“You bet I am.” She smiled. “I’m lonely, Rachel. I want you to spend time with me instead of in that lab tilting at windmills. The battle is over. Let’s make our peace with it and enjoy.”
Every gentle word Allie was speaking was tearing her apart. “It’s not over,” she said fiercely. “I won’t let it be over.”
“You can’t work miracles, Rachel. You’ve already gone above and beyond. You started a research foundation for me, for God’s sake. Because of you, half of the computers in the free world are working on a cure for GLD.”
“The foundation is close to a breakthrough. They’ll come through. I just have to keep—” Allie was shaking her head. “Don’t you dare give up now. I won’t have it.”
“I’ll fight as long as I can. You deserve that from me. I deserve that for myself. But I’m not going to pretend anymore. Now will you stay home and get some rest?”
Rachel shook her head. “I’m fine.”
Allie moved away from the door. “Then go on and tilt at some more windmills. But when you get tired, come home and be with me.” She started up the stairs. She was moving slowly. It was another sign of the toll the disease was exacting, Rachel thought in agony. When she was going through a down spiral, all the energy and vitality that was Allie was shaded like a lamp with the light turned low. She was two years younger than Rachel and, when she had her full strength, far more attractive. Her huge dark eyes, peaches-and-cream complexion, and sleek red-gold hair gave her drama and fascination. But today her eyes were shadowed. She seemed thinner and more fragile than she had even last week.
“I’ll try to take some time off tomorrow,” she called after her.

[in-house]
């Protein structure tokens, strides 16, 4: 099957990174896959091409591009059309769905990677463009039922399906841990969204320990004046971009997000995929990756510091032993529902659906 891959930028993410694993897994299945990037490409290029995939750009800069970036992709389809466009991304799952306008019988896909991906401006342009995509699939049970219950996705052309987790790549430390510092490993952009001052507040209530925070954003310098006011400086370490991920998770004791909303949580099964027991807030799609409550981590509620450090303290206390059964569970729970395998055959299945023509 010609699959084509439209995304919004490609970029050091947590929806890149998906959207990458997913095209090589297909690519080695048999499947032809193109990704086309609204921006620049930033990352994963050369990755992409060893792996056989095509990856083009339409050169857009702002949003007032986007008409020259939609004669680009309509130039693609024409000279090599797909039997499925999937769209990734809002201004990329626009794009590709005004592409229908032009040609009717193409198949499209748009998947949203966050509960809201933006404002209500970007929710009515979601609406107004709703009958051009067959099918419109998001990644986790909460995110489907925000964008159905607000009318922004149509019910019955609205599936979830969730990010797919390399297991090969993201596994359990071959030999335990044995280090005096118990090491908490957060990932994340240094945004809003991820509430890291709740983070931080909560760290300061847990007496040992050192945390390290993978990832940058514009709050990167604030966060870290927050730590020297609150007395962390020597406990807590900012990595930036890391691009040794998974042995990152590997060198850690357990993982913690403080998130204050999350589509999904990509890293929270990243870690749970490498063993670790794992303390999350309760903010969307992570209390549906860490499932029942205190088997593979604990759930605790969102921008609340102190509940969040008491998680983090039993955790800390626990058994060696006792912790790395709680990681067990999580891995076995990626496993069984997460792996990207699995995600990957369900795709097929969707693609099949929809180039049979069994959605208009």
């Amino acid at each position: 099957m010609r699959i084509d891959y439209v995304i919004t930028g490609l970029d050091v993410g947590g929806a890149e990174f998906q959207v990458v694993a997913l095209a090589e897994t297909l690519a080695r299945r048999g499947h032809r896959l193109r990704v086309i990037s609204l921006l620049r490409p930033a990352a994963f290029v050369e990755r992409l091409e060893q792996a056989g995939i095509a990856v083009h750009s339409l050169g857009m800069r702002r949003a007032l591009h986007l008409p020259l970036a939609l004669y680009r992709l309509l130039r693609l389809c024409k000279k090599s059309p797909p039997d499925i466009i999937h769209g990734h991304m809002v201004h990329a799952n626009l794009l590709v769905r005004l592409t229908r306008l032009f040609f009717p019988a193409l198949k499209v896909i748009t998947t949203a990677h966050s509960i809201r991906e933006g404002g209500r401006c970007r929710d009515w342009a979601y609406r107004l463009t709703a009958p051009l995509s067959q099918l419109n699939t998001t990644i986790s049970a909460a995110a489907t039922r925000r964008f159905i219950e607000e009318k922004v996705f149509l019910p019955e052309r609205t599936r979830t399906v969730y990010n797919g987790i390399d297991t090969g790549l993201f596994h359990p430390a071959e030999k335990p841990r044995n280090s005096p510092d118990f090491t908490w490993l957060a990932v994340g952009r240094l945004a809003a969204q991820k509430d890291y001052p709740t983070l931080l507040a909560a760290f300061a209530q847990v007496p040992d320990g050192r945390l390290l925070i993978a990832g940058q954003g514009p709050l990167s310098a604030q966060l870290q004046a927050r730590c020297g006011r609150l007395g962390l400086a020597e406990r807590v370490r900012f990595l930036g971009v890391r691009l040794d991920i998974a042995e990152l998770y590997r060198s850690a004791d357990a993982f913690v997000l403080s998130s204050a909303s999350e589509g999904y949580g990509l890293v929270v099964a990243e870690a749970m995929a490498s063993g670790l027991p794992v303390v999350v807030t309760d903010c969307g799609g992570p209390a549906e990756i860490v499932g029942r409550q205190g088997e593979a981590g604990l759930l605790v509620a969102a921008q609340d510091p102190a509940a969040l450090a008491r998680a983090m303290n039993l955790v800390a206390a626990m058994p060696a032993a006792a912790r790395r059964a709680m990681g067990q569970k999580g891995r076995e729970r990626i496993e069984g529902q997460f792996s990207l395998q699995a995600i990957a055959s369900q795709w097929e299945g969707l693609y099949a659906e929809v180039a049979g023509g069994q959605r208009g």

“That will be nice.” Allie looked back over her shoulder. “Stop frowning. It’s okay, Rachel. I’m not trying to lay a guilt trip on you. I’ve made a good life for myself. I keep busy. I paint, I work on my cars, I do stained glass. But I love you more than anyone in the world, and I want you to be part of that life. I just had to tell you how I felt.”
“You’re wrong, Allie.”
“Maybe. Don’t work too hard tonight.” She disappeared around the turn of the stairs.
Rachel stood gazing after her, feeling pain twist through her. It always amazed her how much inner strength was housed in that fragile body. Allie had always had a loving serenity that could occasionally erupt into a puckish humor that was completely different from Rachel’s own character. Rachel burned with energy, and Allie glowed with soft warmth. Yet sometimes, Allie could be an overwhelming force.
A force that had to keep on existing, dammit.
Keep calm. Emotion wasn’t going to help her keep Allie going. Only work and determination would do that and, in spite of what Allie had said, Rachel would give everything she had to give.
Stop standing here brooding. She was already late getting to the lab. Lately, everything had seemed to be falling apart, and this latest breach in the flow could be devastating. She had to stop it before it affected the foundation.
Before it affected Allie.
She opened the door and ran down the steps but didn’t jump in the car as she usually did. She had too much emotion tumbling through her and she had to burn some of it off so that she could work tonight. She’d run the eight miles to the lab, and maybe it would clear her head. Her usual jog of three miles from the parking lot wasn’t enough.
Pelham’s hand tightened on the rifle.
There she was.
Rachel Kirby had come around the corner of the path. She was running hard, her forehead knitted with concentration. In her navy blue running suit, she looked even smaller than her five foot two. She appeared almost childlike, with her delicate features and short brown-gold hair, her face glowing with energy and life. Beneath the canopy of oak trees, she could have been an innocent little girl called home to supper.
She was far from innocent.